Photographer Drew Kinsman caught this image of the Gay Head Light using a drone.

The sixth and final round in Martha’s Vineyard’s annual town meeting season plays out Tuesday, when voters are scheduled to gather in Aquinnah Old Town Hall to take action on a $4,115,596 operating budget for the 2016 fiscal year (FY), and 28 articles spread out over special and annual town meeting warrants.

The special is scheduled to begin at 6:45 pm, followed by the annual. That schedule is far from certain for residents of the Island’s smallest and westernmost town, where annual town meeting is a social event that marks the unofficial end to year-rounders’ off-season hibernation and a chance to catch up on the news with winter-season escapees.

On Wednesday, May 13, voters go to the polls between noon and 7 pm to elect town officers and answer four ballot questions.

Selectman James Newman, seeking a fifth term, faces a challenge from Barbara Bassett for a three-year term on the board of selectmen.

Voters will be asked to approve a Proposition 2.5 override of $120,000 to fund a portion of the Martha’s Vineyard Regional High School (MVRHS) assessment.

Voters will be asked to chip in on the county-engineered purchase of the VNA building to house the Martha’s Vineyard Center for Living and its Supportive Day Program.

The center currently uses borrowed space at the Edgartown and Tisbury Council on Aging buildings, and has been searching unsuccessfully for a new home. The county is asking for $1.6 million to purchase, renovate, and equip the building.

Voters will also be asked to help pay the costs of constructing a new school administration building on the grounds of the regional high school. The measure needed approval by all six Island towns, and is moot, following no votes by West Tisbury, Chilmark and Tisbury voters.

Voters will also be asked to approve an override for the cost of purchasing two lots at the Aquinnah Circle as part of the lighthouse relocation project.

The town purchased the Manning-Murray property for $583,298.


School is up

School costs fuel the six percent increase in spending forecast in the budget that selectmen, who also double as finance committee members, will present to voters Tuesday. Total education costs will rise by $121,436, from $1,129,902 to $1,251,338, a 10.75 percent hike.

Elementary school costs will rise slightly, from $921,516 to $924,018

in FY16. The big hike is in the high school assessment, which will jump from $208,385 to $327,320, 57 percent increase.

In contrast, several department budgets show reductions over the previous year, or more modest increases. Aquinnah town administrator Adam Wilson said department heads were asked to hold the line and seek reductions where they could in town spending.

Total government, which includes the offices of the selectmen, accountant, treasurer and clerk, will drop from $703,345 to $674,680, a 4.08 percent reduction.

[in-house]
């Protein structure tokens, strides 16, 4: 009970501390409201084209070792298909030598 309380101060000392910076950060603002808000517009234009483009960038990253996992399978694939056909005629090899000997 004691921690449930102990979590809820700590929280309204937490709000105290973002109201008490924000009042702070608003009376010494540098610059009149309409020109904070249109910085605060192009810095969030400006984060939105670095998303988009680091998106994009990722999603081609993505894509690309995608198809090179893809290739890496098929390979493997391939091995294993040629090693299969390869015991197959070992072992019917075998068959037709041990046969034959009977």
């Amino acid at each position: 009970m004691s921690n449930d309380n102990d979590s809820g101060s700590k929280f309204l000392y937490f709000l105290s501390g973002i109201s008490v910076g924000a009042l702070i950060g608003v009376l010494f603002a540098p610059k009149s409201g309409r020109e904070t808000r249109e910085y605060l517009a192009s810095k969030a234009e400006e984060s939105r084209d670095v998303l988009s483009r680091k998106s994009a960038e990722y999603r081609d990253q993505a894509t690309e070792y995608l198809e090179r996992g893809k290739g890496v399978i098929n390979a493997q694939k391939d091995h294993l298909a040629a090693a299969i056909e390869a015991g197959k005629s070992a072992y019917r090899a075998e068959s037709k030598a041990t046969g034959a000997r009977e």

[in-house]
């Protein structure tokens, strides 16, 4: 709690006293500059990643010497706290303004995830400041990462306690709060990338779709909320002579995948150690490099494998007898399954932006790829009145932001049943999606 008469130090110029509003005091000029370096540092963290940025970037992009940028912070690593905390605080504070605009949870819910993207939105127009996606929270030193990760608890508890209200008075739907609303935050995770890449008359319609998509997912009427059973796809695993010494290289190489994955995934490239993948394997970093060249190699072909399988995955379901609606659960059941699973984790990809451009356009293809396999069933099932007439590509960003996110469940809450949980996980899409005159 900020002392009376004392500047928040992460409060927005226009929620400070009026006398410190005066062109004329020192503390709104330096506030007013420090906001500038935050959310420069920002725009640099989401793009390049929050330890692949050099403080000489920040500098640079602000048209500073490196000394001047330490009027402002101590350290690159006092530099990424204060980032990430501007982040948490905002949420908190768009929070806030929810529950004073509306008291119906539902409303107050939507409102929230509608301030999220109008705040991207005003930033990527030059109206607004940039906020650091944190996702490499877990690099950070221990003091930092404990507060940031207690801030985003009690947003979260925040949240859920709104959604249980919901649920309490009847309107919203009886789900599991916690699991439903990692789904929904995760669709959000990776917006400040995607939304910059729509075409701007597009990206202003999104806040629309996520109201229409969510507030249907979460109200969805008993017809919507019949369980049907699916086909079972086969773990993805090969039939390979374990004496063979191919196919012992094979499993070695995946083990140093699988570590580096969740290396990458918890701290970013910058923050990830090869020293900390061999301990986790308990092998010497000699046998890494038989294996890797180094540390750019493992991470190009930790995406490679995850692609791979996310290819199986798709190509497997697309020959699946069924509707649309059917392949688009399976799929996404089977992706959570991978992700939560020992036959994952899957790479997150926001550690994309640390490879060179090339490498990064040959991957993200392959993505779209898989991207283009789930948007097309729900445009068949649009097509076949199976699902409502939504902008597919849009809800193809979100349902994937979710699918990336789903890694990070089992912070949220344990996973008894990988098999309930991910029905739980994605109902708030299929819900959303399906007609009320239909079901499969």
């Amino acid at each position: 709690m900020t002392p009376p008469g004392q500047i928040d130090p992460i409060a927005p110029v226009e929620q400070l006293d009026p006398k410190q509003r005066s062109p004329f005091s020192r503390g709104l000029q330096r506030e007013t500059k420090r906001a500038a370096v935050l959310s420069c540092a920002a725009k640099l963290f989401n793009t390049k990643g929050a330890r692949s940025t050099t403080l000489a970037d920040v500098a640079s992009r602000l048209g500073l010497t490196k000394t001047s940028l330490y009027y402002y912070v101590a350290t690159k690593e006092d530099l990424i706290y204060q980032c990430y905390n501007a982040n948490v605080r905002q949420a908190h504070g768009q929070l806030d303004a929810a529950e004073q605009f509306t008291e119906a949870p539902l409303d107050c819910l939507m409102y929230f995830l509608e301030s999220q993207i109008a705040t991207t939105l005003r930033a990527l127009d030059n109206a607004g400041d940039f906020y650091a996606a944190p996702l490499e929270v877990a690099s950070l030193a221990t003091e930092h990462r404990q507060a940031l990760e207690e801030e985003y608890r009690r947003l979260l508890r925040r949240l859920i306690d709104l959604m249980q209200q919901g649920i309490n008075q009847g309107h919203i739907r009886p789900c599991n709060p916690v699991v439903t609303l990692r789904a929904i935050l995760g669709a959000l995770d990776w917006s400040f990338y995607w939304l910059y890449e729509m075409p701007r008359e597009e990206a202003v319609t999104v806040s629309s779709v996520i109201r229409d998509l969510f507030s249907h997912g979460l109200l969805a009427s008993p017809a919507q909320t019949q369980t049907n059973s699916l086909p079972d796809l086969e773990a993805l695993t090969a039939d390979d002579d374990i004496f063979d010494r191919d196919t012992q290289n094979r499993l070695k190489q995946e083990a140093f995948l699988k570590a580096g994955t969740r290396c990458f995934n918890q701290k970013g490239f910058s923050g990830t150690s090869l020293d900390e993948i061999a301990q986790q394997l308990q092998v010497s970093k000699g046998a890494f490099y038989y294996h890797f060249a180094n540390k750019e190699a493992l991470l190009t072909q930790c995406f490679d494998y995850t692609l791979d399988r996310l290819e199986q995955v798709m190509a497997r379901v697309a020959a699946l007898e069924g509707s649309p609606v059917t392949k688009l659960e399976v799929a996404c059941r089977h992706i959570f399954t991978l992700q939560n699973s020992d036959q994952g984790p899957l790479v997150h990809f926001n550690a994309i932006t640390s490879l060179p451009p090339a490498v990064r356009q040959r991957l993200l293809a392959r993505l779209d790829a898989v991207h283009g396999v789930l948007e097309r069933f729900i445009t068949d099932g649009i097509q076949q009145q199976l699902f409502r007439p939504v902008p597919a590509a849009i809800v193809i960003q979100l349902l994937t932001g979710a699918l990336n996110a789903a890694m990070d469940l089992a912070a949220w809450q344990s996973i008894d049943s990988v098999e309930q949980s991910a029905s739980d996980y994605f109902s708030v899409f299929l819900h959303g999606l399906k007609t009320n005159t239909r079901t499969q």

Culture and recreation, which includes the library and recreational programs, will increase from $226,658 to $232,613, a 2.63 percent hike.

Public safety, which includes, police, fire and Tri-Town Ambulance service, will rise from $877,029 to $974,387, a 11.1 percent increase. The largest portion of that increase is attributable to the Tri-Town Ambulance service, the cost of which will go from $196,419 to $251,920, a 28.26 percent rise tied to the addition of a full-time paramedic.


Money requests

When it comes time to tackle the warrant, Aquinnah voters will be asked to approve money requests for police vehicles and equipment, clean up the language in town personnel policies, and contribute to several regional efforts.

The Aquinnah police will ask voters to spend $4,900 to equip a new

Polaris Ranger 4×4 Utility Vehicle purchased with a $13,662 grant provided by the Firehouse Subs Public Safety Foundation.

Police will also seek $36,500 to purchase and equip a new police cruiser.

Regional requests will include $7,627 for an upgrade to the 911 Dukes County Communications Center computer system; $7,280 for county services for the elderly; $2,583 for continuing education; $11,570 for the Center for Living; and $2,593 for an information and referral service, First Stop, for the elderly.

Community Preservation Committee requests include $60,000 for the restoration and relocation of the Gay Head Light project; $24,720 for mortgage costs to buy a lot on State Road to create affordable housing; and $12,000 for the Dukes County Regional Housing Authority rent-subsidy program.

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Lillian M. (Gonsalves) Garvin, 90, of Oak Bluffs died on Friday, May 1, 2015 at her daughter’s home.

Lillian Garvin
Lillian M, Garvin

She was predeceased by her husband, Ernest G. Garvin in February of 1991. She is survived by her children, Marcia Buckley, Yvonne Michelson, Linda Scott, Stephen and Ernest Garvin and by her siblings, Frank, Dennis and Jerome Gonsalves, Sybil Moreis, Audrey Moreis and Sandra Porrata.